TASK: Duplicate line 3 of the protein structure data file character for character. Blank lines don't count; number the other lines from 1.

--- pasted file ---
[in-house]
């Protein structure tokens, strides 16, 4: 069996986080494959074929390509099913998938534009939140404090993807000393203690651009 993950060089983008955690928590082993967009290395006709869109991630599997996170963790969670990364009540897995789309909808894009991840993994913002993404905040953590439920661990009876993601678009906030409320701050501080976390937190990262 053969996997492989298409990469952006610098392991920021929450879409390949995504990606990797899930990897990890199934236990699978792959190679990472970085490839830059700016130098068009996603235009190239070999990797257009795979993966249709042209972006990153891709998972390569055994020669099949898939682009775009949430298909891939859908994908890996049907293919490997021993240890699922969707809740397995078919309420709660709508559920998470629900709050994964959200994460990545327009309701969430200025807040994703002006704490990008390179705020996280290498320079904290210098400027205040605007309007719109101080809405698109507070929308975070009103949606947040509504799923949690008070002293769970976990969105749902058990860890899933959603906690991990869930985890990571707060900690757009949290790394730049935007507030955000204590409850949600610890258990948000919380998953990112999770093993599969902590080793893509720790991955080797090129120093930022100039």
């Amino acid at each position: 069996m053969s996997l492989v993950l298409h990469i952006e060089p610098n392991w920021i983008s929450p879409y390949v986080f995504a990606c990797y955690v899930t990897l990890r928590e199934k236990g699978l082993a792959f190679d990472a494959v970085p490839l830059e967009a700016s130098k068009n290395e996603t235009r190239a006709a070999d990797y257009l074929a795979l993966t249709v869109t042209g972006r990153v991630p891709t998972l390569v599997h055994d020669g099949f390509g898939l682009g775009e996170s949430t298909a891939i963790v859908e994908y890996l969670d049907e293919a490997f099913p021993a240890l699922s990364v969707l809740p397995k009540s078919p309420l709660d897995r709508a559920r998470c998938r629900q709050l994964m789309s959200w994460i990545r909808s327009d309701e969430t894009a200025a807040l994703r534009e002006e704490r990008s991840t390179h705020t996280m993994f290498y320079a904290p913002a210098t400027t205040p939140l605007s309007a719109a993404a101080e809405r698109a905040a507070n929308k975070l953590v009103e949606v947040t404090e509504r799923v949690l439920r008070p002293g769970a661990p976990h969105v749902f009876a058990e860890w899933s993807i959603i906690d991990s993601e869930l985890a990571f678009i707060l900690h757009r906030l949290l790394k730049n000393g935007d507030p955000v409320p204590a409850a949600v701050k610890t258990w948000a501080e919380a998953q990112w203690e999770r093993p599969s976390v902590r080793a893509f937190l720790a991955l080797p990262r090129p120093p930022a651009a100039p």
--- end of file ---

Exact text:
């Amino acid at each position: 069996m053969s996997l492989v993950l298409h990469i952006e060089p610098n392991w920021i983008s929450p879409y390949v986080f995504a990606c990797y955690v899930t990897l990890r928590e199934k236990g699978l082993a792959f190679d990472a494959v970085p490839l830059e967009a700016s130098k068009n290395e996603t235009r190239a006709a070999d990797y257009l074929a795979l993966t249709v869109t042209g972006r990153v991630p891709t998972l390569v599997h055994d020669g099949f390509g898939l682009g775009e996170s949430t298909a891939i963790v859908e994908y890996l969670d049907e293919a490997f099913p021993a240890l699922s990364v969707l809740p397995k009540s078919p309420l709660d897995r709508a559920r998470c998938r629900q709050l994964m789309s959200w994460i990545r909808s327009d309701e969430t894009a200025a807040l994703r534009e002006e704490r990008s991840t390179h705020t996280m993994f290498y320079a904290p913002a210098t400027t205040p939140l605007s309007a719109a993404a101080e809405r698109a905040a507070n929308k975070l953590v009103e949606v947040t404090e509504r799923v949690l439920r008070p002293g769970a661990p976990h969105v749902f009876a058990e860890w899933s993807i959603i906690d991990s993601e869930l985890a990571f678009i707060l900690h757009r906030l949290l790394k730049n000393g935007d507030p955000v409320p204590a409850a949600v701050k610890t258990w948000a501080e919380a998953q990112w203690e999770r093993p599969s976390v902590r080793a893509f937190l720790a991955l080797p990262r090129p120093p930022a651009a100039p």